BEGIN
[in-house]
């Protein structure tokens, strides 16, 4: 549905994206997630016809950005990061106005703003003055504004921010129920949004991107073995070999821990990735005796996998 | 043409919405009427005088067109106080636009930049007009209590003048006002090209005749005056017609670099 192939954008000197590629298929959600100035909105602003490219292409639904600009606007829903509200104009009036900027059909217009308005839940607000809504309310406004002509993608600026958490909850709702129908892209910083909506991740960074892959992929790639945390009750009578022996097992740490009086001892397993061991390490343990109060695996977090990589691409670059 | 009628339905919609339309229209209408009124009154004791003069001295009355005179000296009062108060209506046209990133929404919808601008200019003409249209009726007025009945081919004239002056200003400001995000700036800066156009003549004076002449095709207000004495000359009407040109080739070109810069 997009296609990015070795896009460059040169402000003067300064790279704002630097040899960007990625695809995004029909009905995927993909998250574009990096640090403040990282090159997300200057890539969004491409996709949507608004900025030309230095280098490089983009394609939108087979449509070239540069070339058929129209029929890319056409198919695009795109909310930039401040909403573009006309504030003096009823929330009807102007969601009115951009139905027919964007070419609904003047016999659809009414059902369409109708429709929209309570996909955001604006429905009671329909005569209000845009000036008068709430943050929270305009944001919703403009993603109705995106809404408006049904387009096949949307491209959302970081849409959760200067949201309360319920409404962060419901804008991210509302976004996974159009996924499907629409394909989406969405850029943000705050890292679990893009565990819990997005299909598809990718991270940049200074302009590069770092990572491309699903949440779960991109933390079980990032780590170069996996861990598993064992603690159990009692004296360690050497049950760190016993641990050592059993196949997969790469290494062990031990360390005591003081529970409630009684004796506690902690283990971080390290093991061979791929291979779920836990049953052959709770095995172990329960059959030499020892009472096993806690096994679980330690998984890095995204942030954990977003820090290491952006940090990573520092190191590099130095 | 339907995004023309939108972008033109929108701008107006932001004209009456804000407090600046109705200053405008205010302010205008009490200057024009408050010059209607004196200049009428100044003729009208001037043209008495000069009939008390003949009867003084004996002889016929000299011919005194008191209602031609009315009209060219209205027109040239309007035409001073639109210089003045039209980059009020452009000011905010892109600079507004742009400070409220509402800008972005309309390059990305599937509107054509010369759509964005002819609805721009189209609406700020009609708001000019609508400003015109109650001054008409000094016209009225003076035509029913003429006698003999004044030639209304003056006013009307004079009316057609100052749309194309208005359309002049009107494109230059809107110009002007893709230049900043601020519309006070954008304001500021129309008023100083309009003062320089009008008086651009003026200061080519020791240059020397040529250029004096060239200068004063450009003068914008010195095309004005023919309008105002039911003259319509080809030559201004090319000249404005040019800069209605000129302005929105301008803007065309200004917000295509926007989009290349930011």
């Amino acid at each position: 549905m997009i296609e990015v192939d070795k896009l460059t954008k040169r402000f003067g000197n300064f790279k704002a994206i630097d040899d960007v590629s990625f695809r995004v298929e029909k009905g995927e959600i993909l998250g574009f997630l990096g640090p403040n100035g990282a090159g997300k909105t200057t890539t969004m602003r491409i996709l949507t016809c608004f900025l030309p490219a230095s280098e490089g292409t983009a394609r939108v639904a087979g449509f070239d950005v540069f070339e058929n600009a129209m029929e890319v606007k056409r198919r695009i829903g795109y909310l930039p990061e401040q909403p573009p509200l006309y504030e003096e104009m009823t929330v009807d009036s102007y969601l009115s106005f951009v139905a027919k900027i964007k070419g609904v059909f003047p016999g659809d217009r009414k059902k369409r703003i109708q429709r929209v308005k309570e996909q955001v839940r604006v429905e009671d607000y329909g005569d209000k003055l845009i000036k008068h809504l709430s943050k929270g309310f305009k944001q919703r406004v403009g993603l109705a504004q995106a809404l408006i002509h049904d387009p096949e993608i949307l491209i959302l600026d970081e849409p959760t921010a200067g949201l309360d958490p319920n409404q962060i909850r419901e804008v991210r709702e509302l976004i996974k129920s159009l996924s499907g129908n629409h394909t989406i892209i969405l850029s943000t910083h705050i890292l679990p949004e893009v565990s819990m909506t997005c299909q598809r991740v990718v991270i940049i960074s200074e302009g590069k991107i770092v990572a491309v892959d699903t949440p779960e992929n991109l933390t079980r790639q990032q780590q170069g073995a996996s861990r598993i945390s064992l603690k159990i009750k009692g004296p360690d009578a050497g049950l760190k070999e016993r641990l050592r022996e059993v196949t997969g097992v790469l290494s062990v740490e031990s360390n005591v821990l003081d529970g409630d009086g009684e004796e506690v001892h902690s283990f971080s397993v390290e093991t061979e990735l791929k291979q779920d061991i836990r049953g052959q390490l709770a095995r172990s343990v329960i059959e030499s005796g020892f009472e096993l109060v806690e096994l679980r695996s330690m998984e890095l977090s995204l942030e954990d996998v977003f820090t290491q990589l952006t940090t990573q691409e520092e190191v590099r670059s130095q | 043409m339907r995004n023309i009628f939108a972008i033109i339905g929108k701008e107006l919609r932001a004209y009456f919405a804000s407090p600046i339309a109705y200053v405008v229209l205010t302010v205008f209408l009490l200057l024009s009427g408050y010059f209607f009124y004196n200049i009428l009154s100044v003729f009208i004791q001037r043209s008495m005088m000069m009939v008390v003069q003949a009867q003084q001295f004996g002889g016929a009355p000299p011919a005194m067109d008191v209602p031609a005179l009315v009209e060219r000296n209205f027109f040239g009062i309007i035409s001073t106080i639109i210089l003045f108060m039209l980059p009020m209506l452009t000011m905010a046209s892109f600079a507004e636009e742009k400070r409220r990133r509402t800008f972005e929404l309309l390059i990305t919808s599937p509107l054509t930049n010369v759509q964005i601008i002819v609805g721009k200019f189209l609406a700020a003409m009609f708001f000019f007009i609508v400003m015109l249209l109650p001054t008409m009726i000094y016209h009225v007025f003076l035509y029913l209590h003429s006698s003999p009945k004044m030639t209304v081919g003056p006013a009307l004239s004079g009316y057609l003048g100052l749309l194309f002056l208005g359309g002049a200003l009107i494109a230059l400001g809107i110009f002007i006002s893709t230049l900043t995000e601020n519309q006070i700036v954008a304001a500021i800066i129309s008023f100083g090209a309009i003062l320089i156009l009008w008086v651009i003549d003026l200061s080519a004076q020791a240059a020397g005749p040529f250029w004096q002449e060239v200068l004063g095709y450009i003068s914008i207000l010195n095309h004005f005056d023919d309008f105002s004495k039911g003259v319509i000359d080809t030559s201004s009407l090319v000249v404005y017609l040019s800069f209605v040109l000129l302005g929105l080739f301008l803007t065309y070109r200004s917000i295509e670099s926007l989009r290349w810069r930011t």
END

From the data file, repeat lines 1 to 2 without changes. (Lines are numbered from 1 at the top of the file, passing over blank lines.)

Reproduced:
[in-house]
């Protein structure tokens, strides 16, 4: 549905994206997630016809950005990061106005703003003055504004921010129920949004991107073995070999821990990735005796996998 | 043409919405009427005088067109106080636009930049007009209590003048006002090209005749005056017609670099 192939954008000197590629298929959600100035909105602003490219292409639904600009606007829903509200104009009036900027059909217009308005839940607000809504309310406004002509993608600026958490909850709702129908892209910083909506991740960074892959992929790639945390009750009578022996097992740490009086001892397993061991390490343990109060695996977090990589691409670059 | 009628339905919609339309229209209408009124009154004791003069001295009355005179000296009062108060209506046209990133929404919808601008200019003409249209009726007025009945081919004239002056200003400001995000700036800066156009003549004076002449095709207000004495000359009407040109080739070109810069 997009296609990015070795896009460059040169402000003067300064790279704002630097040899960007990625695809995004029909009905995927993909998250574009990096640090403040990282090159997300200057890539969004491409996709949507608004900025030309230095280098490089983009394609939108087979449509070239540069070339058929129209029929890319056409198919695009795109909310930039401040909403573009006309504030003096009823929330009807102007969601009115951009139905027919964007070419609904003047016999659809009414059902369409109708429709929209309570996909955001604006429905009671329909005569209000845009000036008068709430943050929270305009944001919703403009993603109705995106809404408006049904387009096949949307491209959302970081849409959760200067949201309360319920409404962060419901804008991210509302976004996974159009996924499907629409394909989406969405850029943000705050890292679990893009565990819990997005299909598809990718991270940049200074302009590069770092990572491309699903949440779960991109933390079980990032780590170069996996861990598993064992603690159990009692004296360690050497049950760190016993641990050592059993196949997969790469290494062990031990360390005591003081529970409630009684004796506690902690283990971080390290093991061979791929291979779920836990049953052959709770095995172990329960059959030499020892009472096993806690096994679980330690998984890095995204942030954990977003820090290491952006940090990573520092190191590099130095 | 339907995004023309939108972008033109929108701008107006932001004209009456804000407090600046109705200053405008205010302010205008009490200057024009408050010059209607004196200049009428100044003729009208001037043209008495000069009939008390003949009867003084004996002889016929000299011919005194008191209602031609009315009209060219209205027109040239309007035409001073639109210089003045039209980059009020452009000011905010892109600079507004742009400070409220509402800008972005309309390059990305599937509107054509010369759509964005002819609805721009189209609406700020009609708001000019609508400003015109109650001054008409000094016209009225003076035509029913003429006698003999004044030639209304003056006013009307004079009316057609100052749309194309208005359309002049009107494109230059809107110009002007893709230049900043601020519309006070954008304001500021129309008023100083309009003062320089009008008086651009003026200061080519020791240059020397040529250029004096060239200068004063450009003068914008010195095309004005023919309008105002039911003259319509080809030559201004090319000249404005040019800069209605000129302005929105301008803007065309200004917000295509926007989009290349930011």